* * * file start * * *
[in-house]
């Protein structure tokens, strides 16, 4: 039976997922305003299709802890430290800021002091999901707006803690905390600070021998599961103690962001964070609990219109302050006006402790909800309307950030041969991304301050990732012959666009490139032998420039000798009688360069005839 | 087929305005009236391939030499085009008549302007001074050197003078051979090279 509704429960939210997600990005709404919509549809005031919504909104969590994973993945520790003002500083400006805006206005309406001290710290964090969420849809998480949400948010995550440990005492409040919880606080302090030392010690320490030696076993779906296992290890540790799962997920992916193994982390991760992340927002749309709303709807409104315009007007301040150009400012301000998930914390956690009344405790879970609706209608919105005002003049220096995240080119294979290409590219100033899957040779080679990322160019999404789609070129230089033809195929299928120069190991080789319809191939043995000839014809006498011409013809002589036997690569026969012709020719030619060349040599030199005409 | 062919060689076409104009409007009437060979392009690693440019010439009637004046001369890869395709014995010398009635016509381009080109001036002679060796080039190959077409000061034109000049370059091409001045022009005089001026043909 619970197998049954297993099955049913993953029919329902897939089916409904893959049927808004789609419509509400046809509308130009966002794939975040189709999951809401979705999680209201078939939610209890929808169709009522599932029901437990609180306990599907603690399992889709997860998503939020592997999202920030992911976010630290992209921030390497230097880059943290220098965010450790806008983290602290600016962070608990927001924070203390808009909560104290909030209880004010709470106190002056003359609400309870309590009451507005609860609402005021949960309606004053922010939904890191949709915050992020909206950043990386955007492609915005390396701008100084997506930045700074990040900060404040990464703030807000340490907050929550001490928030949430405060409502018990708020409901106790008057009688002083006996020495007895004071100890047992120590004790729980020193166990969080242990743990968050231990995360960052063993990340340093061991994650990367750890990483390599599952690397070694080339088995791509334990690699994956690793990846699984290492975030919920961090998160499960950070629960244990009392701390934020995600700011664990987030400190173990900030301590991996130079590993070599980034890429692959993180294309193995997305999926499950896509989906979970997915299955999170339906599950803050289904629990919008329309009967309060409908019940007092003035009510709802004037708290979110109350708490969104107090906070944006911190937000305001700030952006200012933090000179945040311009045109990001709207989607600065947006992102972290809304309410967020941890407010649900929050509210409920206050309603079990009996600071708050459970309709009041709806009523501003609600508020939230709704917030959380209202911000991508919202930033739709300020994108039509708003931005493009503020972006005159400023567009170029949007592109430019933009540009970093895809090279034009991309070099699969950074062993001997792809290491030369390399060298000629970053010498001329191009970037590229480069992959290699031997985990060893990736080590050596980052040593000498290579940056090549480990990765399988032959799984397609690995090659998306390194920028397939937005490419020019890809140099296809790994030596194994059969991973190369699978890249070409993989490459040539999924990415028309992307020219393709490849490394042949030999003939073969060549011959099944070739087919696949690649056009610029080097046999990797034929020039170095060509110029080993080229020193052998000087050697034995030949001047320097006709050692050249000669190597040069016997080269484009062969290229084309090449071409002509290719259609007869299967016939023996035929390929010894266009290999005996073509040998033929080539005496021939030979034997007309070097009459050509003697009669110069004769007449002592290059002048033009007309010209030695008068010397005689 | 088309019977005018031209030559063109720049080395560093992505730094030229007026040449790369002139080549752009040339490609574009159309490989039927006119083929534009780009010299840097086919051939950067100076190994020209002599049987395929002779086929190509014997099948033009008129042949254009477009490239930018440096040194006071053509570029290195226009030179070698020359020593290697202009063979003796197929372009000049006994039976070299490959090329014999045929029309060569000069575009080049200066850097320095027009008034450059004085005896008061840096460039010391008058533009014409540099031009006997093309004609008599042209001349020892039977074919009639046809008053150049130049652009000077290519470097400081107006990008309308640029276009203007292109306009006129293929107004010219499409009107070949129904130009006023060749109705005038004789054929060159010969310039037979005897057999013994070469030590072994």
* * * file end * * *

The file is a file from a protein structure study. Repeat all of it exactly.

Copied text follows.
[in-house]
């Protein structure tokens, strides 16, 4: 039976997922305003299709802890430290800021002091999901707006803690905390600070021998599961103690962001964070609990219109302050006006402790909800309307950030041969991304301050990732012959666009490139032998420039000798009688360069005839 | 087929305005009236391939030499085009008549302007001074050197003078051979090279 509704429960939210997600990005709404919509549809005031919504909104969590994973993945520790003002500083400006805006206005309406001290710290964090969420849809998480949400948010995550440990005492409040919880606080302090030392010690320490030696076993779906296992290890540790799962997920992916193994982390991760992340927002749309709303709807409104315009007007301040150009400012301000998930914390956690009344405790879970609706209608919105005002003049220096995240080119294979290409590219100033899957040779080679990322160019999404789609070129230089033809195929299928120069190991080789319809191939043995000839014809006498011409013809002589036997690569026969012709020719030619060349040599030199005409 | 062919060689076409104009409007009437060979392009690693440019010439009637004046001369890869395709014995010398009635016509381009080109001036002679060796080039190959077409000061034109000049370059091409001045022009005089001026043909 619970197998049954297993099955049913993953029919329902897939089916409904893959049927808004789609419509509400046809509308130009966002794939975040189709999951809401979705999680209201078939939610209890929808169709009522599932029901437990609180306990599907603690399992889709997860998503939020592997999202920030992911976010630290992209921030390497230097880059943290220098965010450790806008983290602290600016962070608990927001924070203390808009909560104290909030209880004010709470106190002056003359609400309870309590009451507005609860609402005021949960309606004053922010939904890191949709915050992020909206950043990386955007492609915005390396701008100084997506930045700074990040900060404040990464703030807000340490907050929550001490928030949430405060409502018990708020409901106790008057009688002083006996020495007895004071100890047992120590004790729980020193166990969080242990743990968050231990995360960052063993990340340093061991994650990367750890990483390599599952690397070694080339088995791509334990690699994956690793990846699984290492975030919920961090998160499960950070629960244990009392701390934020995600700011664990987030400190173990900030301590991996130079590993070599980034890429692959993180294309193995997305999926499950896509989906979970997915299955999170339906599950803050289904629990919008329309009967309060409908019940007092003035009510709802004037708290979110109350708490969104107090906070944006911190937000305001700030952006200012933090000179945040311009045109990001709207989607600065947006992102972290809304309410967020941890407010649900929050509210409920206050309603079990009996600071708050459970309709009041709806009523501003609600508020939230709704917030959380209202911000991508919202930033739709300020994108039509708003931005493009503020972006005159400023567009170029949007592109430019933009540009970093895809090279034009991309070099699969950074062993001997792809290491030369390399060298000629970053010498001329191009970037590229480069992959290699031997985990060893990736080590050596980052040593000498290579940056090549480990990765399988032959799984397609690995090659998306390194920028397939937005490419020019890809140099296809790994030596194994059969991973190369699978890249070409993989490459040539999924990415028309992307020219393709490849490394042949030999003939073969060549011959099944070739087919696949690649056009610029080097046999990797034929020039170095060509110029080993080229020193052998000087050697034995030949001047320097006709050692050249000669190597040069016997080269484009062969290229084309090449071409002509290719259609007869299967016939023996035929390929010894266009290999005996073509040998033929080539005496021939030979034997007309070097009459050509003697009669110069004769007449002592290059002048033009007309010209030695008068010397005689 | 088309019977005018031209030559063109720049080395560093992505730094030229007026040449790369002139080549752009040339490609574009159309490989039927006119083929534009780009010299840097086919051939950067100076190994020209002599049987395929002779086929190509014997099948033009008129042949254009477009490239930018440096040194006071053509570029290195226009030179070698020359020593290697202009063979003796197929372009000049006994039976070299490959090329014999045929029309060569000069575009080049200066850097320095027009008034450059004085005896008061840096460039010391008058533009014409540099031009006997093309004609008599042209001349020892039977074919009639046809008053150049130049652009000077290519470097400081107006990008309308640029276009203007292109306009006129293929107004010219499409009107070949129904130009006023060749109705005038004789054929060159010969310039037979005897057999013994070469030590072994």